Rigoberta Menchu, a Quiche Indian, pushes herself and others past victimhood to empowerment. A survivor to the core, Rigoberta begins as a meek and obedient daughter, but she gradually gains a strong, militant sense of her individual rights and the rights of her people. Though Rigoberta’s alliance to elders and to her father in particular is fierce and unyielding, she nonetheless yearns to change the future for herself and others like her. Though she is repeatedly reminded during tribal ceremonies that all Indians must succumb to a life of hard work, misery, and suffering, she refuses to accept her lot. When her brother Nicholas dies of malnutrition at the finca, Rigoberta grows angry, not despondent. Over time, this anger motivates her. Later, as many other members of her family, including her mother and father, are murdered, Rigoberta grows increasingly militant. She sees the merits of violence as a means to an end, yet she stops short of joining the Guatemalan guerillas.
As a young girl working on Guatemalan plantations, Rigoberta works hard and recognizes the virtue of continuing to labor at certain tasks, even when it appears there is no end to what must be done. Later, Rigoberta applies her work ethic to political change, realizing that patience is a key component to any worthwhile effort. Though early attempts to learn Spanish are thwarted, for example, she doesn’t give up on her dream and eventually succeeds in learning the language. Highly adaptable, Rigoberta is able to blend teachings from Roman Catholic missionaries with Indian beliefs and rituals that have been passed down for ages. As she forges her political ideologies, which center on peasant rights and the inherent value of the poor, Rigoberta molds her Catholic beliefs to support her ideology, rejecting the Roman-Catholic hierarchy while embracing certain stories from the Bible and the figure of Christ as leader of the poor. Rigoberta is at once extremely traditional and radically modern. While she carefully preserves the ancient ways of her people by chronicling birth and death ceremonies in painstaking detail, for example, she also renounces motherhood and marriage so she can follow in her father’s footsteps, a radical move for a woman in any society but especially in one as traditional and old-fashioned as that of the Quiche Indians.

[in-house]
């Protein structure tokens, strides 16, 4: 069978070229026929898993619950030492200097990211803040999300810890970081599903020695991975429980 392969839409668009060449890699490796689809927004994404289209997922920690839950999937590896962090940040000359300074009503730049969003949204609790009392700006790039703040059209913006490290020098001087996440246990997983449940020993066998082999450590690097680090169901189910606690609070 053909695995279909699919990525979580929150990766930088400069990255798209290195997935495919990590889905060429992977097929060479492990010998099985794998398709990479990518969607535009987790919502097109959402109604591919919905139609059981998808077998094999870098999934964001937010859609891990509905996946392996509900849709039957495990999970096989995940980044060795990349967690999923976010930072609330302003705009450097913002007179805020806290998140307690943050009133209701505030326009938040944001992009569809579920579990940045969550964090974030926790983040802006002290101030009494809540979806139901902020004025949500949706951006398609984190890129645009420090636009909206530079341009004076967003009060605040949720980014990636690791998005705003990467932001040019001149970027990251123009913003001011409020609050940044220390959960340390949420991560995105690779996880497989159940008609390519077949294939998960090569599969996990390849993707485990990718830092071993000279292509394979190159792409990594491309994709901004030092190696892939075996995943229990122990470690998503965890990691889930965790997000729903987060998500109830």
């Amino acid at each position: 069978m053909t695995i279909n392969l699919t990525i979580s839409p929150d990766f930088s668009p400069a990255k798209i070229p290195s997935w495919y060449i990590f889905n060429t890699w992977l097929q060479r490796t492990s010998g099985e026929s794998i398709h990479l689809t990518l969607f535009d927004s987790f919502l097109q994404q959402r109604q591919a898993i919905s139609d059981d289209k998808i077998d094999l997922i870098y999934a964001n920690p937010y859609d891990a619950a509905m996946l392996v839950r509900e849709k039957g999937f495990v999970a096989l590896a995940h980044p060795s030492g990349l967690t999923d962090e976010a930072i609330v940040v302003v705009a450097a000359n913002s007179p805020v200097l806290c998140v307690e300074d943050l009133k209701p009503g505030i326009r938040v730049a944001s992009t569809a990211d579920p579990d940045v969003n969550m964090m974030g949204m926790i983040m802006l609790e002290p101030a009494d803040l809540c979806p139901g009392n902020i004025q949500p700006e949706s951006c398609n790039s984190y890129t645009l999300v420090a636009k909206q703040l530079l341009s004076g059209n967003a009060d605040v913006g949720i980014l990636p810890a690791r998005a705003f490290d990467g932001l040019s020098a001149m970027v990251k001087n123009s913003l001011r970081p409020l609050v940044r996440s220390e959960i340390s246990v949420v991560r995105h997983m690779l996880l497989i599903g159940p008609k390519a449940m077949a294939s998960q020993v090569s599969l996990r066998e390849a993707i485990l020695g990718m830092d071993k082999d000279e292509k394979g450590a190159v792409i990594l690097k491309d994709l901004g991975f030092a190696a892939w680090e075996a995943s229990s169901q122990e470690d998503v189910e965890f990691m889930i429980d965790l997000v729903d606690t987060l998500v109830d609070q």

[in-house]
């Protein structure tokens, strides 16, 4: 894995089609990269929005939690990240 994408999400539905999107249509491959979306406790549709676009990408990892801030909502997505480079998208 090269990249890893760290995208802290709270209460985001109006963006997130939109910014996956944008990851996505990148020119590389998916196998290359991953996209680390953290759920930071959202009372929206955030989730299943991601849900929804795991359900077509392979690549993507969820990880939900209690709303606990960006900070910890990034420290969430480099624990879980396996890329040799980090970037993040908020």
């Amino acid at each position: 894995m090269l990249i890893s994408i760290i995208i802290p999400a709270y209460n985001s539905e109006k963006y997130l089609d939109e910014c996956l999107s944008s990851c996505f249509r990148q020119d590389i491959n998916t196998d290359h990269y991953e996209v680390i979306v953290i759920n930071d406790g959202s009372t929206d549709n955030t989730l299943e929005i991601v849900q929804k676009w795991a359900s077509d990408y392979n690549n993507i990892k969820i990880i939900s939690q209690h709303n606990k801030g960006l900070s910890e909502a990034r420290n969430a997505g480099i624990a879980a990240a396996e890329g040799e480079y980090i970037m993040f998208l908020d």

Vicente Menchu is perhaps the most influential person in Rigoberta’s life. Despite a checkered past that includes orphanhood, a stint in the Guatemalan military, and occasional bouts of alcoholism, Rigoberta’s father is a leader in his village. To Rigoberta and, indeed, many Indians, he is larger than life, an embodiment of strength, solidarity, and courage. Early in Rigoberta’s life, he takes her to Guatemala City and leads her through the streets of the capital, giving her a first glimpse of the Guatemalan government in action at the INTA (the Guatemalan National Institute for Agrarian Transformation). Though frequently absent from the Altiplano, Rigoberta’s father stays tied to his roots, routinely reminding Rigoberta not to forget about her ancestors. He also underscores the necessity for resistance as a form of preserving cultural identity.
Rigoberta’s mother is a keeper of traditions and the old ways of doing things. A traditional Indian healer, she has an intimate relationship with nature, knowing, for example, when it’s about to rain or the best time to sow crops. Although not articulate in political affairs, she is able to weave protest into simple acts, such as tending to guerilla soldiers when they are ill or cooking for protesters. Her influence on Rigoberta is subtle. Though Rigoberta considers her father to have far more impact on her evolution, she continues to obey her mother in certain powerful ways, such as continuing to dress in traditional Indian apparel, which profoundly affects her interactions with others.
Throughout I, Rigoberta Menchu, Rigoberta’s mother exhibits a high level of endurance, gracefully bearing difficult trials, such as watching her children die, one by one, in sometimes violent ways. She is able to absorb difficult experiences, whereas Rigoberta’s father sometimes runs away or drinks to deal with trauma. Even as she approaches death, Rigoberta’s mother exhibits strength and courage that last, and this point is driven home by the way the earth slowly absorbs her body after she dies—she doesn’t disappear immediately.
Though she is just a maid working in the home of a wealthy Guatemala City landowner, Candelaria manages to resist and rebel against those who assume power over her. She has an enormous impact on Rigoberta, proving to her that something as simple as cleaning can be infused with revolution. Though she has assumed a ladino identity, Candelaria retains her sense of self. She protects Rigoberta from the conniving mistress for whom they work, and when Rigoberta’s father comes to ask for money, Candelaria talks the mistress into contributing. Candelaria appears in I, Rigoberta Menchu just before Rigoberta must tap into her own rebellious nature. In many ways, Rigoberta inherits some of Candelaria’s traits as she presses forth as an activist in the CUC.